Belgium's dilemma is real
Time is running out to solve the country's many constitutional problems: Belgium's future is now seriously threatened
The political crisis that has ebbed and flowed in Belgium since June last year has not really threatened the country's existence until now. Indeed, for many who follow Belgian politics, it carried more than a whiff of nostalgia for the great confrontations between Flemings and Walloons, Dutch-speakers and French-speakers, which have unfolded every decade since the end of the second world war. Each of these conflicts brought changes and yet Belgium has remained.
Now there is a real sense that something fundamental to the continuation of Belgium as a country is at stake. The constitutional matters are only the beginning. Questions about how much power should be devolved from federal to regional level, or about whether voters in communities around Brussels should cast ballots in Flemish or in French are difficult, but not impossible, to resolve.
The problem is that now there is no time. The June 2009 regional elections are looming and no political party wants to go into that contest defending a record of making constitutional concessions at federal level. This is why Prime Minister Yves Leterme tendered his resignation on July 14. It is also why the country's most prominent Walloon politician, deputy prime minister Didier Reynders, was so reluctant to form a new government. Yet without such concessions, there can be no agreement on how the voting constituencies around Brussels should be drawn up and, by extension, no agreement on what new powers should be bestowed upon the regions.
New federal elections only complicate matters. The constitutional court has ruled that new elections cannot be held until the dispute over voting around Brussels is resolved. So the Belgians are stuck with the parliament they have. King Albert II could dissolve parliament and call fresh elections, but this is only likely to pit the courts against the democratic process, while adding fuel to the fire of political competition at regional level. If the current crisis can be traced back to Leterme's pre-electoral commitment to win more power for Flanders, who knows what kind of crisis the next round of pre-electoral promises will bring.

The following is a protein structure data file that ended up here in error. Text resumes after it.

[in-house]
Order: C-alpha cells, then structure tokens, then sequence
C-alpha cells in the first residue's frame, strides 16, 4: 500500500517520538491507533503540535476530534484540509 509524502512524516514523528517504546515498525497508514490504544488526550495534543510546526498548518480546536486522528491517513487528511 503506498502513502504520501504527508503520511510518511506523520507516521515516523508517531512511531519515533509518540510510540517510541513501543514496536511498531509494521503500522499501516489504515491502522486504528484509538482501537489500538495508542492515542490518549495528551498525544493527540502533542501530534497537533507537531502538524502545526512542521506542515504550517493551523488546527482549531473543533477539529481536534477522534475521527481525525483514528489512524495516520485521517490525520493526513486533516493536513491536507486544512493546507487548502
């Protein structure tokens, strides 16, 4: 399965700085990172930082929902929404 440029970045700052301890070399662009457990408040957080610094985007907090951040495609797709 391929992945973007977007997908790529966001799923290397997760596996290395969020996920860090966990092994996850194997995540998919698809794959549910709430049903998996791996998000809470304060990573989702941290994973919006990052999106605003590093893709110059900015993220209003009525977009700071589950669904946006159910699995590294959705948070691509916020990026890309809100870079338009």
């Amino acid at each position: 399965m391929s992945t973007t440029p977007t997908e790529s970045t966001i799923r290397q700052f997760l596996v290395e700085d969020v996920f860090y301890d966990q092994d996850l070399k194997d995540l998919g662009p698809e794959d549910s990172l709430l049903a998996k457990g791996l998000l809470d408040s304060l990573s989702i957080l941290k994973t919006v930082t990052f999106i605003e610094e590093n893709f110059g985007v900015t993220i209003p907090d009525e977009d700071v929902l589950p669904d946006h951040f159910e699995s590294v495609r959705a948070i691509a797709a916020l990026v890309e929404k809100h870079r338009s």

The stalemate cannot go on forever. While Belgian politicians have wrestled with their constitutional and political demons, the world economy has taken a turn for the worse, pulling Belgium down with it. As a result, growth has slowed, the country's balance of trade is negative for the first time in over a decade, and inflation is among the highest in Europe (and running faster than any time in the 25 years). Indeed the situation has deteriorated so rapidly that Belgian policymakers have been unable to keep up. When Leterme announced his government's planned economic programme in mid-July, the press immediately pointed out that his assumptions were outdated and his calculations flawed. The fact that the Belgian planning bureau produced those calculations only last May was no excuse.
The king refused to accept Leterme's resignation and when he delivered his national address on July 21, studiously avoided the whole issue. Nevertheless, his subjects were not impressed to discover their country is still at an impasse. In their frustration, they are likely to abandon hope in the future of a federal Belgium. Already public opinion polls show a radicalisation of the electorate along regional lines, a situation likely to get worse rather than better. Although the king called for a period of reflection led by "three wise men", he was only able to get two weeks for them to restart dialogue on constitutional reform. The regionalist New Flemish Alliance (NFA), which forms an electoral cartel with the ruling Christian Democrats, made it clear that they would not support the government after the end of July unless their demands are met.
The king's new advisors called their bluff and refused to deliver a blueprint for negotiations. The regionalists blinked and Leterme's coalition won a further reprieve. Even the NFA could see no sense in bringing down the government during the summer holidays. Instead the party leadership said they would wait to poll their members about the future of their union with the Christian Democrats during their party congress in September. It is unlikely, however, that the NFA will back down in front of their own rank and file. It is even harder to see how the Christian Democrats can continue to rule the country without them. For the first time since the end of the second world war, it is fair to say that the future of the country is in doubt.
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